Why I am a nurse
By Lynda Stoodley
I have been asked many times throughout my 27-year nursing career, “Why are you a nurse?” This question seems to comes up more frequently at this time a year when we celebrate Nurses Week. The first day of the week starts on the birthday of one of the most famous nurses, Florence Nightingale, who pioneered the modern era of nursing.
My answer is the same as many nurses throughout the world, “I became a nurse because I wanted to help people.” But this is a very broad vague answer that needs further explanation and detail. Using Florence’s name, I want to expand on this not so simple answer by describing the attributes of nurses and shedding light on nursing and what helping people in this capacity really means.
Fortunate – Nurses are very fortunate to be with patients at the most vulnerable periods of their patients lives, such as at birth and at death. We are able to comfort the dying and celebrate the new life. What an honor it is to be present in both of these types of situations.
Lifelong – We are lifelong learners, continually expanding our skill sets as we seek new and better treatments for our patients as we strive continually to improve our patient’s lives.
Observant – Nurses continually observe and monitor their patient’s vital signs, physiological and psychological statuses, and overall well-being. The changes in a patient are often very subtle and require an astute, observant nurse who is ready to intervene on behalf of the patient in a multitude of situations, including emergency conditions or when emotional distress sets in. Nurses remain alert and vigilant as they watch over their patients.
Resourceful – Nurses can be very resourceful in providing patients with what they need, sometimes in the settings of limited supplies, but the creative nurse will figure out how to get the patient what is necessary for healing, comfort, or stability.
Empathic – Being empathic is at the core of every nurse. Empathy helps the nurse to understand their patient’s experience which allows for an individualized approach to care that is meaningful for that particular patient. Without empathy, patient healing, stability, and comfort is much less likely to occur.
Nonjudgmental – It does not matter if the patient is poor, a criminal, contagious, from a different culture or belligerent, a nurse will care for them always. Judgment is removed as the nurse only sees a human that needs help.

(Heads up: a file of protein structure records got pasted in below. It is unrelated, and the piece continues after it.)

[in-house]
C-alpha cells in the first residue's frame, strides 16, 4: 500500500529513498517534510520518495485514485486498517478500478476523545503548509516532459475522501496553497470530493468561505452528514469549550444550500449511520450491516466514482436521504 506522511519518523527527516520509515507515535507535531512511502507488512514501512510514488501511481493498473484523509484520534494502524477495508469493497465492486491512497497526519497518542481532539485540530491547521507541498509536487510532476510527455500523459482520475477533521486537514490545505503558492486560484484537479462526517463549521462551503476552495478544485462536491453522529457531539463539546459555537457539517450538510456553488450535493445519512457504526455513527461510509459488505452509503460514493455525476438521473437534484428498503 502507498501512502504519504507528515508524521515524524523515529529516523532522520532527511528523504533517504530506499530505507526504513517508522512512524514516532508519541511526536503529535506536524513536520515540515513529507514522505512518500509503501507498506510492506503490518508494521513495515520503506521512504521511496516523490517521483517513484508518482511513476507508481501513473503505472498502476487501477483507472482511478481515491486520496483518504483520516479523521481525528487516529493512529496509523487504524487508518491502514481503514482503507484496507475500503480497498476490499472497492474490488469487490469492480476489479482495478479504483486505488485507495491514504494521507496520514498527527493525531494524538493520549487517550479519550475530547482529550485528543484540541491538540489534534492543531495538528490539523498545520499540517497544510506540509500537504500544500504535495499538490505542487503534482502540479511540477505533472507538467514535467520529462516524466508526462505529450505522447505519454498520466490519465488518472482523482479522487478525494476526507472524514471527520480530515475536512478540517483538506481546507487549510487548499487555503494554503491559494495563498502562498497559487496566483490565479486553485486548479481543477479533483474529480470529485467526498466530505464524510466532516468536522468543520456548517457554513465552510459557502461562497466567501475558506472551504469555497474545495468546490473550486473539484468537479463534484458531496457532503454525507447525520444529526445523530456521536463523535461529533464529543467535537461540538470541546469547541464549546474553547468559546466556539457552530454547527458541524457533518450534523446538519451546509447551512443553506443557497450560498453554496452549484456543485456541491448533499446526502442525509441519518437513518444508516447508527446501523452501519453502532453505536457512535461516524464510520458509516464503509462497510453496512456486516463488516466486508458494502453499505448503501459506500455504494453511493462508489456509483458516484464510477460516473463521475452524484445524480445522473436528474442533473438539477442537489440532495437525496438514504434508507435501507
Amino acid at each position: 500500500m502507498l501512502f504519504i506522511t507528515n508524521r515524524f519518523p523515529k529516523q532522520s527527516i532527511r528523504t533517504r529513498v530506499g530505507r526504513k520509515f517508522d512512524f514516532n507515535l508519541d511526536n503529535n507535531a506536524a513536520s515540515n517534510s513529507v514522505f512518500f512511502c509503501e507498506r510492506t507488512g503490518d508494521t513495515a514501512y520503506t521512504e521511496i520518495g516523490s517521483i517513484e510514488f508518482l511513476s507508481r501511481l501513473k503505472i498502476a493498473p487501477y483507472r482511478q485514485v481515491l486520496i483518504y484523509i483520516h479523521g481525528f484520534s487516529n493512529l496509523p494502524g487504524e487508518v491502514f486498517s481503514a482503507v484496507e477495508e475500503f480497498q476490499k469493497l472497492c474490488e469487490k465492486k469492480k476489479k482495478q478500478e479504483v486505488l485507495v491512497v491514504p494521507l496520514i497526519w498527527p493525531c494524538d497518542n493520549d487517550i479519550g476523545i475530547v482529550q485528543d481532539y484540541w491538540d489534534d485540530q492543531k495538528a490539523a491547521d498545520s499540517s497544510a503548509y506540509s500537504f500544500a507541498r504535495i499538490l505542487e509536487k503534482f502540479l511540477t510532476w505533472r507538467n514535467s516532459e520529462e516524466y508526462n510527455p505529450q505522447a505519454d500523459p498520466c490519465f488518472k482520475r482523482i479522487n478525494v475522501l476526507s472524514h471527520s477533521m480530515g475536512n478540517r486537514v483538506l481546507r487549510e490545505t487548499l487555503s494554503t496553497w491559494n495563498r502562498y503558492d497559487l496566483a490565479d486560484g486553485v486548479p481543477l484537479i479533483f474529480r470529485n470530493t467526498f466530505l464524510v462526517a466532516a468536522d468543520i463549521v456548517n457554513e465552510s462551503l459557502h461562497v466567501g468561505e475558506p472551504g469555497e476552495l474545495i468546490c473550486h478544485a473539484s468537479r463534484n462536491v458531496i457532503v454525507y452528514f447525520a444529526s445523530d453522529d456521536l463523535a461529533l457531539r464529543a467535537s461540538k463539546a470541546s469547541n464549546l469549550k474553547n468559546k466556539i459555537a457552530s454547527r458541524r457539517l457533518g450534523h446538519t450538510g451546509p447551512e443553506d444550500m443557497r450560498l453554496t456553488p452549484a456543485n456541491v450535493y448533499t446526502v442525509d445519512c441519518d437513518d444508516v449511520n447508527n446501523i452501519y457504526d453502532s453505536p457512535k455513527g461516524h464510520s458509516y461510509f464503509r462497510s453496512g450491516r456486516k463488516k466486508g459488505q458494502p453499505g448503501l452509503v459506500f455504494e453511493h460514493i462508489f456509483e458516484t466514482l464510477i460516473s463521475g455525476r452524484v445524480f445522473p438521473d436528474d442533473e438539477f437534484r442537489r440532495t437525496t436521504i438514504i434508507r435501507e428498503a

Compassionate – Nursing can not be described without the word compassionate. Showing concern for patients is an integral part of nursing. Nurses are by the sides of patients as they have uncontrollable pain, are dying, terrified because of a prognosis, or suffering and many times the only thing the nurse can do is be present and just hold the patient’s hands. The compassion the nurse feels will not allow him/her to leave that patient’s side, not even for a second.
Extraordinary – Nurses are without a doubt extraordinary!
I hope I have clarified why I am a nurse. I am a nurse because I am privileged to help people as described above and honored to be in a profession where I work side by side with extraordinary nurses everyday who just want to help people. I am a nurse because I, too, just want to help people.
About the author
Lynda Stoodley is a doctor of nursing practice (DNP) and the former director of the Adult-Gerontology Primary Care DNP program at Brandman University where she was also an assistant professor in the Marybelle and S. Paul Musco School of Nursing and Health Professions. Her nursing experience includes being a nurse practitioner (NP) caring for cardiothoracic surgery patients. She also holds post-doctoral certifications in adult-gerontology acute nursing care (AGACNP-BC) and primary care (AGPCNP-BE).
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